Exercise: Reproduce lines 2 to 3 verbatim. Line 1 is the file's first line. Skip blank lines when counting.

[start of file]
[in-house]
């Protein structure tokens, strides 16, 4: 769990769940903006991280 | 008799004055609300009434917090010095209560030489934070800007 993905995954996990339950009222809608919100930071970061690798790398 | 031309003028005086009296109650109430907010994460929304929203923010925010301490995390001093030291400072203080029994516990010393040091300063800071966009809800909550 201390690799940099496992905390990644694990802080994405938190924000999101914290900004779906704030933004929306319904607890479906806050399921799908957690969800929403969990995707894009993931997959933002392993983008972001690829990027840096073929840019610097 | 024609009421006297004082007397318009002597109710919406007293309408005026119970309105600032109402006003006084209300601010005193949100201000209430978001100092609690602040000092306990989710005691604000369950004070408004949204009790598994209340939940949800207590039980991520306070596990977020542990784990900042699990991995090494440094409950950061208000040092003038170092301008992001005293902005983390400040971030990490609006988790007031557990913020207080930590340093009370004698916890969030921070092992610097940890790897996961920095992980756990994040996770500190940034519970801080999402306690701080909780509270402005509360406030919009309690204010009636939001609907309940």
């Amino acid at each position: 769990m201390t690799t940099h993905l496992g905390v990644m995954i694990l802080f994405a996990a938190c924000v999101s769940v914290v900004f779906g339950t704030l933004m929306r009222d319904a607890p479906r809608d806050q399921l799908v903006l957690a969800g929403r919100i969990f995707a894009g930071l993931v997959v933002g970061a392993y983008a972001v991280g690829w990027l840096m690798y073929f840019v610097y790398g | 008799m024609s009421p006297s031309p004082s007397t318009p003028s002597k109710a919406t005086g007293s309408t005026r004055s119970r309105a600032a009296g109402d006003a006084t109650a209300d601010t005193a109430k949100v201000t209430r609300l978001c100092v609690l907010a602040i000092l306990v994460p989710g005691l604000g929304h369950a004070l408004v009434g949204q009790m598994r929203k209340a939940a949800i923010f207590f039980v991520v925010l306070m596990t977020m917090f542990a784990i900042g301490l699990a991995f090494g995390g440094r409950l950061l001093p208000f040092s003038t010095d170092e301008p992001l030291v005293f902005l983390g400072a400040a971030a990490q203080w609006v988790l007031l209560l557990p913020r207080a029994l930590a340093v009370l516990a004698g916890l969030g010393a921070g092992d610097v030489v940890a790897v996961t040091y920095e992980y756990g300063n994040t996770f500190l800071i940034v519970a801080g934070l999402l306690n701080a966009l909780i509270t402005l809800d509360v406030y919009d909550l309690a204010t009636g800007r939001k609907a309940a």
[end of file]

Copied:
């Protein structure tokens, strides 16, 4: 769990769940903006991280 | 008799004055609300009434917090010095209560030489934070800007 993905995954996990339950009222809608919100930071970061690798790398 | 031309003028005086009296109650109430907010994460929304929203923010925010301490995390001093030291400072203080029994516990010393040091300063800071966009809800909550 201390690799940099496992905390990644694990802080994405938190924000999101914290900004779906704030933004929306319904607890479906806050399921799908957690969800929403969990995707894009993931997959933002392993983008972001690829990027840096073929840019610097 | 024609009421006297004082007397318009002597109710919406007293309408005026119970309105600032109402006003006084209300601010005193949100201000209430978001100092609690602040000092306990989710005691604000369950004070408004949204009790598994209340939940949800207590039980991520306070596990977020542990784990900042699990991995090494440094409950950061208000040092003038170092301008992001005293902005983390400040971030990490609006988790007031557990913020207080930590340093009370004698916890969030921070092992610097940890790897996961920095992980756990994040996770500190940034519970801080999402306690701080909780509270402005509360406030919009309690204010009636939001609907309940």
């Amino acid at each position: 769990m201390t690799t940099h993905l496992g905390v990644m995954i694990l802080f994405a996990a938190c924000v999101s769940v914290v900004f779906g339950t704030l933004m929306r009222d319904a607890p479906r809608d806050q399921l799908v903006l957690a969800g929403r919100i969990f995707a894009g930071l993931v997959v933002g970061a392993y983008a972001v991280g690829w990027l840096m690798y073929f840019v610097y790398g | 008799m024609s009421p006297s031309p004082s007397t318009p003028s002597k109710a919406t005086g007293s309408t005026r004055s119970r309105a600032a009296g109402d006003a006084t109650a209300d601010t005193a109430k949100v201000t209430r609300l978001c100092v609690l907010a602040i000092l306990v994460p989710g005691l604000g929304h369950a004070l408004v009434g949204q009790m598994r929203k209340a939940a949800i923010f207590f039980v991520v925010l306070m596990t977020m917090f542990a784990i900042g301490l699990a991995f090494g995390g440094r409950l950061l001093p208000f040092s003038t010095d170092e301008p992001l030291v005293f902005l983390g400072a400040a971030a990490q203080w609006v988790l007031l209560l557990p913020r207080a029994l930590a340093v009370l516990a004698g916890l969030g010393a921070g092992d610097v030489v940890a790897v996961t040091y920095e992980y756990g300063n994040t996770f500190l800071i940034v519970a801080g934070l999402l306690n701080a966009l909780i509270t402005l809800d509360v406030y919009d909550l309690a204010t009636g800007r939001k609907a309940a």